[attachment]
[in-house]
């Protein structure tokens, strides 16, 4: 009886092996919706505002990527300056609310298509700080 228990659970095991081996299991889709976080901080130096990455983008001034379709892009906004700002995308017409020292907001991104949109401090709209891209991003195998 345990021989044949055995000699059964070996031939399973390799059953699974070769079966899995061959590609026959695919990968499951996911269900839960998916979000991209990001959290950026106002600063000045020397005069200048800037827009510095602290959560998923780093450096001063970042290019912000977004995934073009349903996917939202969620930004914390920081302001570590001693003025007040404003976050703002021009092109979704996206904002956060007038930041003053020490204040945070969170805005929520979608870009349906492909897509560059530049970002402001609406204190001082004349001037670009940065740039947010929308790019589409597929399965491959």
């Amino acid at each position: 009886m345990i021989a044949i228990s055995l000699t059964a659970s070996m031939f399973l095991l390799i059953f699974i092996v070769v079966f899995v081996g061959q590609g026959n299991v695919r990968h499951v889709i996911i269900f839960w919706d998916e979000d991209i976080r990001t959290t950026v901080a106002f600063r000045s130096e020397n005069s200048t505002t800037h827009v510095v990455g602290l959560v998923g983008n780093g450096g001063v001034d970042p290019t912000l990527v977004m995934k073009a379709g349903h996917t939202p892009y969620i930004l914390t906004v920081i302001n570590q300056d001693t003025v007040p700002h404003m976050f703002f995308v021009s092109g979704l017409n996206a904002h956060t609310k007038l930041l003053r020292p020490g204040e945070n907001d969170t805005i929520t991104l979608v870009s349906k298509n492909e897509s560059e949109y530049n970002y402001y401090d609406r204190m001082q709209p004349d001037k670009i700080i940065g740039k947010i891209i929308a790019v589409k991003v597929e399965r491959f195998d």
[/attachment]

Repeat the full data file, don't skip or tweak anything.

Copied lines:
[in-house]
């Protein structure tokens, strides 16, 4: 009886092996919706505002990527300056609310298509700080 228990659970095991081996299991889709976080901080130096990455983008001034379709892009906004700002995308017409020292907001991104949109401090709209891209991003195998 345990021989044949055995000699059964070996031939399973390799059953699974070769079966899995061959590609026959695919990968499951996911269900839960998916979000991209990001959290950026106002600063000045020397005069200048800037827009510095602290959560998923780093450096001063970042290019912000977004995934073009349903996917939202969620930004914390920081302001570590001693003025007040404003976050703002021009092109979704996206904002956060007038930041003053020490204040945070969170805005929520979608870009349906492909897509560059530049970002402001609406204190001082004349001037670009940065740039947010929308790019589409597929399965491959």
């Amino acid at each position: 009886m345990i021989a044949i228990s055995l000699t059964a659970s070996m031939f399973l095991l390799i059953f699974i092996v070769v079966f899995v081996g061959q590609g026959n299991v695919r990968h499951v889709i996911i269900f839960w919706d998916e979000d991209i976080r990001t959290t950026v901080a106002f600063r000045s130096e020397n005069s200048t505002t800037h827009v510095v990455g602290l959560v998923g983008n780093g450096g001063v001034d970042p290019t912000l990527v977004m995934k073009a379709g349903h996917t939202p892009y969620i930004l914390t906004v920081i302001n570590q300056d001693t003025v007040p700002h404003m976050f703002f995308v021009s092109g979704l017409n996206a904002h956060t609310k007038l930041l003053r020292p020490g204040e945070n907001d969170t805005i929520t991104l979608v870009s349906k298509n492909e897509s560059e949109y530049n970002y402001y401090d609406r204190m001082q709209p004349d001037k670009i700080i940065g740039k947010i891209i929308a790019v589409k991003v597929e399965r491959f195998d």